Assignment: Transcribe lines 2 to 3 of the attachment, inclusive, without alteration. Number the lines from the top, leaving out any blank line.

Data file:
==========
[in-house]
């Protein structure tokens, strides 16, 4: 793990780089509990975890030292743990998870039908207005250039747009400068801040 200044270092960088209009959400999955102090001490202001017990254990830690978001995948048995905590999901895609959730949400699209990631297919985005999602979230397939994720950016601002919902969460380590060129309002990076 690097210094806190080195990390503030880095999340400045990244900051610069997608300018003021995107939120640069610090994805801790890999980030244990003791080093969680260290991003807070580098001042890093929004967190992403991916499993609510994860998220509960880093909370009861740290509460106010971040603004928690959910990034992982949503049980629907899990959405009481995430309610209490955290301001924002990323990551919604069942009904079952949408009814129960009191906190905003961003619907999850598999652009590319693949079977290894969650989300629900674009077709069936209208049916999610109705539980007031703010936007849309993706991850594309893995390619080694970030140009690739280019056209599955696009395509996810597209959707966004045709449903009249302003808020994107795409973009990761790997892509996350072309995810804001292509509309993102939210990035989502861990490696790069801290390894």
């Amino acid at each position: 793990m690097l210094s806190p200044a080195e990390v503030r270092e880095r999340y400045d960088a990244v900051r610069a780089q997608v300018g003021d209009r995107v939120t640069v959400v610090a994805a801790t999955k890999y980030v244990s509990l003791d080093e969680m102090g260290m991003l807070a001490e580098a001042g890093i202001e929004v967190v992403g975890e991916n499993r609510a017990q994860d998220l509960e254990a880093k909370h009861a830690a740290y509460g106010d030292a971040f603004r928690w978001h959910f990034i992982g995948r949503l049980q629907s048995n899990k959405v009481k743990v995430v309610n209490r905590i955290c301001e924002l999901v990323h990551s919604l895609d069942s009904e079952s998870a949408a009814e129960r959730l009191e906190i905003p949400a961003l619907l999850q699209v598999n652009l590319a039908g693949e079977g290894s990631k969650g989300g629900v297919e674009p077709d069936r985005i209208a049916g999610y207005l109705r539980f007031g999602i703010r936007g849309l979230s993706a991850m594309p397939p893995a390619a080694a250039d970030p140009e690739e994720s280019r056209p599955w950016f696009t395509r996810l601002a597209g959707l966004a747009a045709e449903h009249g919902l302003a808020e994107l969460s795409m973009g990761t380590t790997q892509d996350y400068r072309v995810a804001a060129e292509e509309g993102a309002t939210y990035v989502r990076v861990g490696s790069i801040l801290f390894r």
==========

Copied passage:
């Protein structure tokens, strides 16, 4: 793990780089509990975890030292743990998870039908207005250039747009400068801040 200044270092960088209009959400999955102090001490202001017990254990830690978001995948048995905590999901895609959730949400699209990631297919985005999602979230397939994720950016601002919902969460380590060129309002990076 690097210094806190080195990390503030880095999340400045990244900051610069997608300018003021995107939120640069610090994805801790890999980030244990003791080093969680260290991003807070580098001042890093929004967190992403991916499993609510994860998220509960880093909370009861740290509460106010971040603004928690959910990034992982949503049980629907899990959405009481995430309610209490955290301001924002990323990551919604069942009904079952949408009814129960009191906190905003961003619907999850598999652009590319693949079977290894969650989300629900674009077709069936209208049916999610109705539980007031703010936007849309993706991850594309893995390619080694970030140009690739280019056209599955696009395509996810597209959707966004045709449903009249302003808020994107795409973009990761790997892509996350072309995810804001292509509309993102939210990035989502861990490696790069801290390894």
């Amino acid at each position: 793990m690097l210094s806190p200044a080195e990390v503030r270092e880095r999340y400045d960088a990244v900051r610069a780089q997608v300018g003021d209009r995107v939120t640069v959400v610090a994805a801790t999955k890999y980030v244990s509990l003791d080093e969680m102090g260290m991003l807070a001490e580098a001042g890093i202001e929004v967190v992403g975890e991916n499993r609510a017990q994860d998220l509960e254990a880093k909370h009861a830690a740290y509460g106010d030292a971040f603004r928690w978001h959910f990034i992982g995948r949503l049980q629907s048995n899990k959405v009481k743990v995430v309610n209490r905590i955290c301001e924002l999901v990323h990551s919604l895609d069942s009904e079952s998870a949408a009814e129960r959730l009191e906190i905003p949400a961003l619907l999850q699209v598999n652009l590319a039908g693949e079977g290894s990631k969650g989300g629900v297919e674009p077709d069936r985005i209208a049916g999610y207005l109705r539980f007031g999602i703010r936007g849309l979230s993706a991850m594309p397939p893995a390619a080694a250039d970030p140009e690739e994720s280019r056209p599955w950016f696009t395509r996810l601002a597209g959707l966004a747009a045709e449903h009249g919902l302003a808020e994107l969460s795409m973009g990761t380590t790997q892509d996350y400068r072309v995810a804001a060129e292509e509309g993102a309002t939210y990035v989502r990076v861990g490696s790069i801040l801290f390894r």